A ‘logical fallacy’ is an error in reasoning. That is, an argument that might have a pattern that is familiar, but that does not hold up to close scrutiny.

Here’s a crazy example:

My dog likes to chase the postman. Therefore my dog likes the postman.

If you know anything about dogs, you know that they aren’t chasing the postman because they ‘like’ him or her – they want to bite the postman.

The argument that the person’s dog likes the postman is a logical fallacy because it jumps to a ‘hasty conclusion.’ There are many, many reasons why a dog would chase a postman, or anyone else for that reason. Maybe the postman has a dead cat in his bag (you get the idea). 

There are many different types of logical fallacies, and some people like to name them. For instance, “hasty generalization” is a category of logical fallacy.  Teachers might give you the name of a fallacy you use, and you can find many terrific resources on the web to describe them in detail.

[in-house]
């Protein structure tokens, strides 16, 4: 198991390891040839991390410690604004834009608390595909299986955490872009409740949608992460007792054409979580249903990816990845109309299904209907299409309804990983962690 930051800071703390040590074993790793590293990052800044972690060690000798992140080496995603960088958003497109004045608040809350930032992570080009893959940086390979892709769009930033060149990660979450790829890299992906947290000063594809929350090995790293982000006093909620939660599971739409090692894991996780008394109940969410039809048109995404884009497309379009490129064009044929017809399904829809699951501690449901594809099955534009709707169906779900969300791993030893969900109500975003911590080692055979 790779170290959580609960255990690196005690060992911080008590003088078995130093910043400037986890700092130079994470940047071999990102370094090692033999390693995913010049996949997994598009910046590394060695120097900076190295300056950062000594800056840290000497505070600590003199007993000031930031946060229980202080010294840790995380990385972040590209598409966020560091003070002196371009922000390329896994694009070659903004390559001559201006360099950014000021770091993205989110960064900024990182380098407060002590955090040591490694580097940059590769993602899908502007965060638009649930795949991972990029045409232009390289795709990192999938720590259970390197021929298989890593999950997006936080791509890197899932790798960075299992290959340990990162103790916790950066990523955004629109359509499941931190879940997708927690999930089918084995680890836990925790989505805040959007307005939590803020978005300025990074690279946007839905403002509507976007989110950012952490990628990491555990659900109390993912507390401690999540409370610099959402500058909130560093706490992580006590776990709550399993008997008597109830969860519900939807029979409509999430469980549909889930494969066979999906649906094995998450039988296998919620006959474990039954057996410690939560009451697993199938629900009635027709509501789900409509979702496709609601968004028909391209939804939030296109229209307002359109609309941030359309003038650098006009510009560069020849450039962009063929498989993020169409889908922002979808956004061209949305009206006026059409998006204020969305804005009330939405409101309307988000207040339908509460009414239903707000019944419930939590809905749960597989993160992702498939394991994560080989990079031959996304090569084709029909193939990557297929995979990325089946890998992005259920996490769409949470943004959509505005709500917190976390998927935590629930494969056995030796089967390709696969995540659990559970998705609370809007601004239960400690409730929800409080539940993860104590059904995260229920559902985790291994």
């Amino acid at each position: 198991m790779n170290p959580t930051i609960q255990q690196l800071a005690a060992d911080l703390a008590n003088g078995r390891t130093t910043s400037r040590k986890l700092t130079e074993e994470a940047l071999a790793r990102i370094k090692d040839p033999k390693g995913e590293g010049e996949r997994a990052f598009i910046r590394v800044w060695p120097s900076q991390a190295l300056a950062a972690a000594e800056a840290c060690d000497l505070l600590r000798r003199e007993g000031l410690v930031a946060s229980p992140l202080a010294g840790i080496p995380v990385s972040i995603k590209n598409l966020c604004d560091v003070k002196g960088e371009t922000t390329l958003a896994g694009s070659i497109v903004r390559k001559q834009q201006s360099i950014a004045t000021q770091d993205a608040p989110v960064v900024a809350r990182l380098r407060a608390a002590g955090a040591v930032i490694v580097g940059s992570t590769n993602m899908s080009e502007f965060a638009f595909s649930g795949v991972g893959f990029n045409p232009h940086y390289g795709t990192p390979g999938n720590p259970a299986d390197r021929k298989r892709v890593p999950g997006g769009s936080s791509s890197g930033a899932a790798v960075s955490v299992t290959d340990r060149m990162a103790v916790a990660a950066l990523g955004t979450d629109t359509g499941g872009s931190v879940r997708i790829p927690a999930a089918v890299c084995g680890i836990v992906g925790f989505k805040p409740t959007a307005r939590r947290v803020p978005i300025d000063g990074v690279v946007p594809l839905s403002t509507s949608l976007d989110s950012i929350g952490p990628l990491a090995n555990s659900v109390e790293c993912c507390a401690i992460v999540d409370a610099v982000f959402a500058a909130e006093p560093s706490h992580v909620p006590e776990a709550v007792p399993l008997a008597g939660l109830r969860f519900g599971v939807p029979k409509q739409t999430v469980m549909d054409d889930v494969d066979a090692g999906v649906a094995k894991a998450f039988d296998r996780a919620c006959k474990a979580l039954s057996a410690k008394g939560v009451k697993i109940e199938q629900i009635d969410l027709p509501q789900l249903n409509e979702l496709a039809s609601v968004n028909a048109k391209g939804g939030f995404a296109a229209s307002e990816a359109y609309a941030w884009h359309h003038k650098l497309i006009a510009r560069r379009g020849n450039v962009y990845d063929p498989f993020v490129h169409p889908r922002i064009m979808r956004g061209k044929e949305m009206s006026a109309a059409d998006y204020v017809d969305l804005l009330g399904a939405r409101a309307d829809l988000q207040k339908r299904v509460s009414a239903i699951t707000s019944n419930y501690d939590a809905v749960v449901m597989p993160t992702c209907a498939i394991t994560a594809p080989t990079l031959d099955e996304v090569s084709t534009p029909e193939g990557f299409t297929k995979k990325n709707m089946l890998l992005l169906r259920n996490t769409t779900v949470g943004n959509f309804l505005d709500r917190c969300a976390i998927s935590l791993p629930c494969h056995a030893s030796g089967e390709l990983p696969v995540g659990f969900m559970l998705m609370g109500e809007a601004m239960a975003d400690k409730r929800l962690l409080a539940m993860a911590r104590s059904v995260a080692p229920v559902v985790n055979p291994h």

Here’s a good resource that helps you identify when people are using fallacies against you, and how to counter them.

The trouble is, fallacies are easy to spot in simplistic examples, but much more difficult to identify in your own writing. Fallacies in the real world (not on cable news) tend to be subtle and have a sensible truth to them. The sad fact is that, in real life, they often work. For instance, many attacked Sarah Palin in the 2008 Presidential Election because her daughter became pregnant out of wedlock. That argument, you could argue, is a logical fallacy because it doesn’t say anything about Sarah Palin’s ability to be Vice President.

This is a more complicated example, and at the end of the day the devil is in the details. That is, you could probably make an ethical, logical case for Sarah Palin’s daughter’s actions being a reflection on Sarah Palin’s family values and leadership abilities. But you’d have to do it carefully and with a lot of nuance.